Learning how to say no

One of the most common things we teach when we give people a new perspective on their money is the importance of learning to say “no” in your personal finances. Whether it is to say no to debt, children, parents, or even spouses or themselves, learning to say “no” is a key step to regaining control of your finances.

Saying no can be quite difficult at times, especially if you do not do it very often. However, the more often you do say it, the easier it will get. There are a few things you can do financially that will help you say no. The first is doing a monthly budget. Developing and following a monthly budget helps you say “no” to your overspending by laying out where you are going to be spending your money before you get it instead of wondering where it went at the end of the month. The next thing that you can start using is the debt snowball method as a way to pay off your debt. By being disciplined and putting down extra money on your debt, you will be saying no to debt.

Remember, when you say “no” to something, you are actually saying “yes” to something else. Not only can saying no help you out financially, it can also help give you a self-esteem boost as well as give you a bit of confidence in other decisions that you make. So if you have not said no in a while, why not go ahead and practice saying no in the mirror? It is only a two letter word, but learning how to say and apply it to your personal finances can change the way how you handle and view your finances.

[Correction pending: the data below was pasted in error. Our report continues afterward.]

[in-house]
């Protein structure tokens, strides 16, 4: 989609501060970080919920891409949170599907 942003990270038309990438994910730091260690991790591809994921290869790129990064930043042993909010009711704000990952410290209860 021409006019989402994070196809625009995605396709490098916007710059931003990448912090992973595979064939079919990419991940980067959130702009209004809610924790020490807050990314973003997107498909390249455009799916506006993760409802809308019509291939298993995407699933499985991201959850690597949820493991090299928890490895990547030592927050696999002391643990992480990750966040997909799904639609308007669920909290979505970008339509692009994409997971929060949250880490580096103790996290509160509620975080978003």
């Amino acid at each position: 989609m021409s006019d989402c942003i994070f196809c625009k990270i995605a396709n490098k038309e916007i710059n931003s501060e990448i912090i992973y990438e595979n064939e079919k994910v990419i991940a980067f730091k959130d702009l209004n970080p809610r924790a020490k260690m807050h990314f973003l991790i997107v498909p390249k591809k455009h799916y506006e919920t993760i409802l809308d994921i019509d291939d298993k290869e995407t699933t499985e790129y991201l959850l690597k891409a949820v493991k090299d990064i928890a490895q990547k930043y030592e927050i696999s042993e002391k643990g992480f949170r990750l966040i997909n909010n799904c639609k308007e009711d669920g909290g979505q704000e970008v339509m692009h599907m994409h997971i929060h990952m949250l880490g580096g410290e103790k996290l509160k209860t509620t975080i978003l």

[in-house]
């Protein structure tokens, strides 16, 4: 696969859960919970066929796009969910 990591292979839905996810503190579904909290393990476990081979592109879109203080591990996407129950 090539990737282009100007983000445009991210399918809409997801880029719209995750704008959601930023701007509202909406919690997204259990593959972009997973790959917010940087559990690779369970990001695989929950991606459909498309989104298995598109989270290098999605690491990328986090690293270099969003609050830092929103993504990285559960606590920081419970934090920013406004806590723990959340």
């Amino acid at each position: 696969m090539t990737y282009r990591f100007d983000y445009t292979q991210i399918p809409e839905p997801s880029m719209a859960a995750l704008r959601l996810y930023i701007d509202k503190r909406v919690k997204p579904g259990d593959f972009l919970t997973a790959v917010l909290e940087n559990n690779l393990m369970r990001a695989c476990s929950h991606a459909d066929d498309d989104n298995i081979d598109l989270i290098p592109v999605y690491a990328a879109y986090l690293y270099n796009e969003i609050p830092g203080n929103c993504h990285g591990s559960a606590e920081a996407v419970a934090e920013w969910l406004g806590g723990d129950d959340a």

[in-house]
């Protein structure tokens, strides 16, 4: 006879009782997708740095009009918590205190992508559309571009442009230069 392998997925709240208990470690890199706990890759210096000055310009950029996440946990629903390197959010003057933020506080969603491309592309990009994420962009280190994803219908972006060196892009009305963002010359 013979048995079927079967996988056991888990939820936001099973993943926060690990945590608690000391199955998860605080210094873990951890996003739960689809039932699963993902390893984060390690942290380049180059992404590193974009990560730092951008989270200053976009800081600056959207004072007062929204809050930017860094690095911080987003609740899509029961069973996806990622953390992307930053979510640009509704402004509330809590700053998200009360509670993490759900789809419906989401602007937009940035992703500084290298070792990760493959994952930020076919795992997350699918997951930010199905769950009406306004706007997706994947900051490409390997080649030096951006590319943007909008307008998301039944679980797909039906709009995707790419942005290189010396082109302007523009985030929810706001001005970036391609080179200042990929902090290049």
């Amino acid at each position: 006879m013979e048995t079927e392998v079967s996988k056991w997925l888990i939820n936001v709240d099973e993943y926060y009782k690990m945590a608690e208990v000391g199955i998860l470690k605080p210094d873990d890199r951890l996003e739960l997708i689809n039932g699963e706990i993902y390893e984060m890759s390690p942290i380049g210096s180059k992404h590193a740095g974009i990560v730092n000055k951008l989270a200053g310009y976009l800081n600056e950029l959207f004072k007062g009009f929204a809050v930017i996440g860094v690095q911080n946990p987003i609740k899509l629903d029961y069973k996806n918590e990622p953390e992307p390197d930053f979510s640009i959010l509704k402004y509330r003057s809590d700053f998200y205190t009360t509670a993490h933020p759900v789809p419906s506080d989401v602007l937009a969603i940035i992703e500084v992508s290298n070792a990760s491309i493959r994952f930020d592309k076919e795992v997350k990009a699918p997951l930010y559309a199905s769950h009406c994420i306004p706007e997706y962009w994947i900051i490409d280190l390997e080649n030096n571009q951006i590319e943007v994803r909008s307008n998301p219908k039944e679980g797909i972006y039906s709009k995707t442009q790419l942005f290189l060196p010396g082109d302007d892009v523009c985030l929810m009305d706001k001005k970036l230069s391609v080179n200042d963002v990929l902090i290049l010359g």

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About Jon White

Giving people hope and seeing them win with their finances is something I have a strong passion for. Because of this passion I started JW’s Financial Coaching in the summer of 2010. Financial coaching has allowed me to combine my passions of finances, teaching, and helping others by helping people get on the right track financially. I'm interested in hearing your story so please do not hesitate to interact with me through social media.
This entry was posted in Budgeting, Debt, Financial Discipline, Marriage, Personal Accountability and tagged , , . Bookmark the permalink.

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